Always where we go first. Because oftentimes our principles will guide us in our decision making. And how did I say I was going to make these types of choices? How did I say I wanted to be intentional with my money. What did I say was important to me? So even though now I’m now, being tempted and there’s a lot of feelings and emotions around this decision when I was saying and logical and rational and wasn’t faced with a decision, this is what I said I was going to do. And so let me read that to myself. Okay. So that was step four, the annual checklist. And like I said, those are all the things that we do each year.

Step five might sound unrelated, but we’ve, I feel that it is very, very connected to money and that is being intentional with your health and wellbeing. There is no doubt in my mind that not feeling good about yourself, not feeling good in general not being happy, not loving life can really affect your finances more than almost anything. And so we like to talk with our clients about what ways do they want to invest in their health and wellbeing in the new year. And when we say invest, it’s not always about money, even though sometimes it is. It’s sometimes more about what kind of habits do you want to put in place? What sort of energy shifts do you want to make and how do you want to be spending your time? Do you want to be getting up and going for a jog in the morning? Do you want to watch less TV on Sundays? Do you want to eat organic fruits and vegetables instead of non-organic and stuff like that.

And do you want to quit smoking? I mean, there’s so many different things that this can relate to and clients tend to have an idea too. This is one of those things where it’s usually a nagging thought in the back of their mind and setting the intention is everything. And sometimes it does affect your money and we need to know that. So maybe they want to hire a personal trainer or they would love to join a CrossFit gym or something like that. And they’ve been telling themselves they can’t afford it. Well, feeling bad about yourselves and spending money to feel better is definitely not something that you can afford. So we really like to talk about that and set an intention and see, how can we make this happen? How can we make health and wellbeing a priority?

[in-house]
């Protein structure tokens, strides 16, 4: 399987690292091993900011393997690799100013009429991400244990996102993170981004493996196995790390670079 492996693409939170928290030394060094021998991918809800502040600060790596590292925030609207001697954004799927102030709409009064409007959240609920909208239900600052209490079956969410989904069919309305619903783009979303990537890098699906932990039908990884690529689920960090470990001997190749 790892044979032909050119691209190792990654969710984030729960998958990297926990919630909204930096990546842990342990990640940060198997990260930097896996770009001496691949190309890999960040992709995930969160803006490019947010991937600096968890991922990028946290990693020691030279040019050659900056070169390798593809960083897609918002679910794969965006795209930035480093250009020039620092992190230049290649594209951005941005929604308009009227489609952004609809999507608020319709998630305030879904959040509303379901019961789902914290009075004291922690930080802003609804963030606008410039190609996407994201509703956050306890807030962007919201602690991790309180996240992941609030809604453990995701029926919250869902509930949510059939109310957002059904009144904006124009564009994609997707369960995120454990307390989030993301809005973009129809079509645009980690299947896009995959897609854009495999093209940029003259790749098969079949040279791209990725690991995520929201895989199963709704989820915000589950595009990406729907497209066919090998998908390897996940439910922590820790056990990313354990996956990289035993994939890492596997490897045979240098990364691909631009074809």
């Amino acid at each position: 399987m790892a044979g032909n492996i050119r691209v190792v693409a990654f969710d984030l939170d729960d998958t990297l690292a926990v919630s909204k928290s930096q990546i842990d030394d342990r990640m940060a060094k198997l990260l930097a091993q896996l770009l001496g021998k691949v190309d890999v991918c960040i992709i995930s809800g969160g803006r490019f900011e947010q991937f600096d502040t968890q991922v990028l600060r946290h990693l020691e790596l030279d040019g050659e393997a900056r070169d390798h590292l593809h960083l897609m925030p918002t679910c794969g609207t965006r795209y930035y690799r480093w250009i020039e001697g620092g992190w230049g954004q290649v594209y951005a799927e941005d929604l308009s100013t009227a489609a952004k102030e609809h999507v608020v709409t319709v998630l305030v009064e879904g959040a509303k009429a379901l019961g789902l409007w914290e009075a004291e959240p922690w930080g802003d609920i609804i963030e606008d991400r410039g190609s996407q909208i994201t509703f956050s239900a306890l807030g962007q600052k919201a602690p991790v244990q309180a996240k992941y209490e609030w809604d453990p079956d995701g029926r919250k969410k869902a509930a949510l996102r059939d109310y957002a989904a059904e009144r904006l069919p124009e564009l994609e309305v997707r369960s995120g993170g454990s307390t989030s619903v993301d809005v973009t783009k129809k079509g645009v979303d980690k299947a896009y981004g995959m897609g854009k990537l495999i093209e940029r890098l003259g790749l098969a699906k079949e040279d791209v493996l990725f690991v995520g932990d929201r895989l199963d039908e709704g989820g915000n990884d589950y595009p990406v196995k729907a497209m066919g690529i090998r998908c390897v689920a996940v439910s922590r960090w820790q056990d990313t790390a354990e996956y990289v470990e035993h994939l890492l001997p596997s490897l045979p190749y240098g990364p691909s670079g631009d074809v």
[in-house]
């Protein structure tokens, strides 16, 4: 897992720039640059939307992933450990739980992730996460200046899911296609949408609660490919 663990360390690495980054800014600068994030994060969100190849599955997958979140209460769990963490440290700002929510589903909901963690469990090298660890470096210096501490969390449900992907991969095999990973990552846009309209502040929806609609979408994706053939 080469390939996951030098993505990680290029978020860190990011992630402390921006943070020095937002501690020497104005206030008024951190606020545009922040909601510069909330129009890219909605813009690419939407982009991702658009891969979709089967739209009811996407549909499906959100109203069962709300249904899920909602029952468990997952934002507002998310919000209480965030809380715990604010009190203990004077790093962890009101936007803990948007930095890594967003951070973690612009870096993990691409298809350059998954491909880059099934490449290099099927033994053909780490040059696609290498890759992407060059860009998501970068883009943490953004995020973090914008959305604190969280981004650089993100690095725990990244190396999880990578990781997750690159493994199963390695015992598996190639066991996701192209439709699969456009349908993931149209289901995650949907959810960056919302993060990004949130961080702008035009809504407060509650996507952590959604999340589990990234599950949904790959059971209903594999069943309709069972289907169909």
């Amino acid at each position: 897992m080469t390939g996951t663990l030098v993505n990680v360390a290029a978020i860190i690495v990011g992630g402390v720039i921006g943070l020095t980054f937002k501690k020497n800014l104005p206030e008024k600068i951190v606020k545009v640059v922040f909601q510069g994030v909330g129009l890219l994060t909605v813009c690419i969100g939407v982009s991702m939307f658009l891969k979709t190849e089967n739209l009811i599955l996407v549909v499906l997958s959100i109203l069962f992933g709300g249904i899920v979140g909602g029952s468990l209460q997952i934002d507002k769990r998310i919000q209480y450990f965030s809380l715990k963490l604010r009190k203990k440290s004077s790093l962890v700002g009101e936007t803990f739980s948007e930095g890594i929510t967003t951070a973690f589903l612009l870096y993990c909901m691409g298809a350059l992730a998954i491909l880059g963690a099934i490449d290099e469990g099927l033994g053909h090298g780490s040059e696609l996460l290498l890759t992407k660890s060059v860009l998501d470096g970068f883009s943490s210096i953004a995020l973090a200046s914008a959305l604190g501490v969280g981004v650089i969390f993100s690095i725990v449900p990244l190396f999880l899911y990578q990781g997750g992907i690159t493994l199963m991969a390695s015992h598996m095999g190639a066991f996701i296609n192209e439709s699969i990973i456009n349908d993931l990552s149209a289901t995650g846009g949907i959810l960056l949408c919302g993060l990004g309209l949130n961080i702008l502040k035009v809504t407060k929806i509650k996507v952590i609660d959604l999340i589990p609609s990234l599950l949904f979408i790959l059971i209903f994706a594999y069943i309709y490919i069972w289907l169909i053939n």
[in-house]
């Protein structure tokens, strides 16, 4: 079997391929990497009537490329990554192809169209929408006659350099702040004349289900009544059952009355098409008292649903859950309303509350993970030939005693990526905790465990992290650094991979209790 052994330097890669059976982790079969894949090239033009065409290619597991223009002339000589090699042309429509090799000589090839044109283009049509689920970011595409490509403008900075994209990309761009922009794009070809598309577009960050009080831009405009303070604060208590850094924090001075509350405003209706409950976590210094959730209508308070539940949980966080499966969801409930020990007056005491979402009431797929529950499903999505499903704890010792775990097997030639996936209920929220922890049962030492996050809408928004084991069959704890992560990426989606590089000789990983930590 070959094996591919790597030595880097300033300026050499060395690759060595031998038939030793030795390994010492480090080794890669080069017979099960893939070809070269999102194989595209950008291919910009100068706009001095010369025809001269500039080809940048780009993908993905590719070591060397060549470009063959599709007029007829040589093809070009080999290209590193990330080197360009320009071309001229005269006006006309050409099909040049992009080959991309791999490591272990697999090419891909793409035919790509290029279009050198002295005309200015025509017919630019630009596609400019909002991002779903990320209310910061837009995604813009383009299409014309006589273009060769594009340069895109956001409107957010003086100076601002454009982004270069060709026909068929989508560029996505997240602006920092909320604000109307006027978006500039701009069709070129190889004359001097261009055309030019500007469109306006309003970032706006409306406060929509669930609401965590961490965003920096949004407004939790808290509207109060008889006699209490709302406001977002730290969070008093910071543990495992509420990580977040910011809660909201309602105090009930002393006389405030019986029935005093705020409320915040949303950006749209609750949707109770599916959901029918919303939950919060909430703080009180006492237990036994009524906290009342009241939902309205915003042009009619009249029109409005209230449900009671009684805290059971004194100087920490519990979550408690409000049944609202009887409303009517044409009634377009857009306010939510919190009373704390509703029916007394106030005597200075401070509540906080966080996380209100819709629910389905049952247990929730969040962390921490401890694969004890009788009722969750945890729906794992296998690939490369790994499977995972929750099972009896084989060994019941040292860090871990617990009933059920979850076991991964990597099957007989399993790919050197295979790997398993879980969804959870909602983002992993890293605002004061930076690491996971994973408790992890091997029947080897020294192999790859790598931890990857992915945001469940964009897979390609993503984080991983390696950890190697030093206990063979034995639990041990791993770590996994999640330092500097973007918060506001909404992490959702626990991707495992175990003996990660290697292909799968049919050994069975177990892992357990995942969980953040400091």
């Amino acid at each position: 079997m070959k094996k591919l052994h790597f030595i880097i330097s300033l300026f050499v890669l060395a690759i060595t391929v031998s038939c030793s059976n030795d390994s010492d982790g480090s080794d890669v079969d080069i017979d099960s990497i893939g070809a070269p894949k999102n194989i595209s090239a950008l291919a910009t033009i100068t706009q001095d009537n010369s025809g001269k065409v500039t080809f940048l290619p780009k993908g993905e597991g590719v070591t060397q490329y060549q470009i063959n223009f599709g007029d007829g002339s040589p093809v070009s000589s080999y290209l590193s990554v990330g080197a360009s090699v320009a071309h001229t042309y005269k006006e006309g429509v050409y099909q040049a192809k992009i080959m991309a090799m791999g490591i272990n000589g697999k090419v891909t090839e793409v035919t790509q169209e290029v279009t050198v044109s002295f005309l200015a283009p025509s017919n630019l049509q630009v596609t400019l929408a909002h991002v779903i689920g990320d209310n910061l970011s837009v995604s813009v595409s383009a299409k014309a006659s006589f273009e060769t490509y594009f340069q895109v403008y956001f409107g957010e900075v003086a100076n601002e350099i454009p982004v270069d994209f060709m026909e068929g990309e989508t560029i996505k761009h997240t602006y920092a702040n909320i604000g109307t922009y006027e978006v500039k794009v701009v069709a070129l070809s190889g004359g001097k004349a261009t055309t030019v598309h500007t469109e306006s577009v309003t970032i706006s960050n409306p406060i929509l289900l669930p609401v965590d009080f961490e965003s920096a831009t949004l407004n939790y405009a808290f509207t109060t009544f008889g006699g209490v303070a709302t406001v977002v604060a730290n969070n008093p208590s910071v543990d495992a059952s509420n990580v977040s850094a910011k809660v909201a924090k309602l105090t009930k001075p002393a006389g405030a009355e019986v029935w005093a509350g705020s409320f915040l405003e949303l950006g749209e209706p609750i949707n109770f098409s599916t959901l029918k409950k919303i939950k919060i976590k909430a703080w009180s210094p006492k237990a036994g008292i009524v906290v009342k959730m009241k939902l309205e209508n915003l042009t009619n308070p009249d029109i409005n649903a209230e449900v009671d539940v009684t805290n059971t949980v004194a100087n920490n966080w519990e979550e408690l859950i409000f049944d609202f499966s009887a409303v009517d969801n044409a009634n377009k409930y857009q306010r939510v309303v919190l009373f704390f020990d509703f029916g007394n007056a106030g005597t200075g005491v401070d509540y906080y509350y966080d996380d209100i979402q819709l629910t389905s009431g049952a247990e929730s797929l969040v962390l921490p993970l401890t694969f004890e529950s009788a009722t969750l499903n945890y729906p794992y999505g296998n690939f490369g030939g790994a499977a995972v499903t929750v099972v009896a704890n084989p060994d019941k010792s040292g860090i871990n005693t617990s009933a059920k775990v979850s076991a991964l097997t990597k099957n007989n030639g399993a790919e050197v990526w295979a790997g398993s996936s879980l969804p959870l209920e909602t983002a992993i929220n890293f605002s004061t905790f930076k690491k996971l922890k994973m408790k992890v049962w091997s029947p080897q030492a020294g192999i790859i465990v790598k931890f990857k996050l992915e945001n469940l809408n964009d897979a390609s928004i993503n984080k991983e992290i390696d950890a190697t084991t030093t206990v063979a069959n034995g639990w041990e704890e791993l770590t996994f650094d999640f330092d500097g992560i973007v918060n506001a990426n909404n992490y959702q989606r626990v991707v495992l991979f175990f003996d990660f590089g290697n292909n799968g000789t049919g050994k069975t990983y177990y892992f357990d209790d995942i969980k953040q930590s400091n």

Because everything else, it’s amazing to me how much health and money are connected. And I know Jill did an episode about this recently. They’re so connected. And as soon as you start to get control of your money, it’s really normal that you’ll start to get control of your health if you feel like that’s not yet in control and vice versa. So if you start to lose weight or eat healthy or be more active, it’s usually right after that or shortly, sometime later that you’re going to start to actually want to get control of your money as well. So they’re very much connected.

Another question that we like to ask with health and wellbeing intentions and this step five is what boundaries will you set around personal and family time? Again, sometimes just being pressured by others and how we spend our time and our money and our energy can affect our finances more than anything.

So we feel pressured or we feel badly if we say no and we like to have a conversation around what boundaries need to be set and how can we support you in setting those. And how does this affect your money? And just seeing how it’s all connected as essentially what this question is about. Because we can’t just talk about money. If we don’t want to talk about the things that you’re doing, the decisions you’re making that then affect your money. Right? So this is definitely where that area comes in.

So step five, health and wellbeing intentions. What ways will you invest in your health and wellbeing in the new year and what boundaries may you need to set around your personal and family time and money?

Step six is getting clear on what types of things you might want to talk with your kids about financially. Going into the new year. I love talking with our clients and really just getting them super intentional on talking with their kids about money. I know this topic can be so overwhelming. I understand. It’s like, well I know my five-year-old doesn’t need to know about compound interest, but what does my five-year-old need to know about?

So we always end the year by looking ahead and saying, my kids are going to be this old. And you always have to say, well they’re this old but maybe one of them is a mature six year old and the other ones may be an immature, everybody’s sort of ages a little differently. So we have this conversation around their and really get clear on what types of skills do we want to try and teach them in the coming year with money.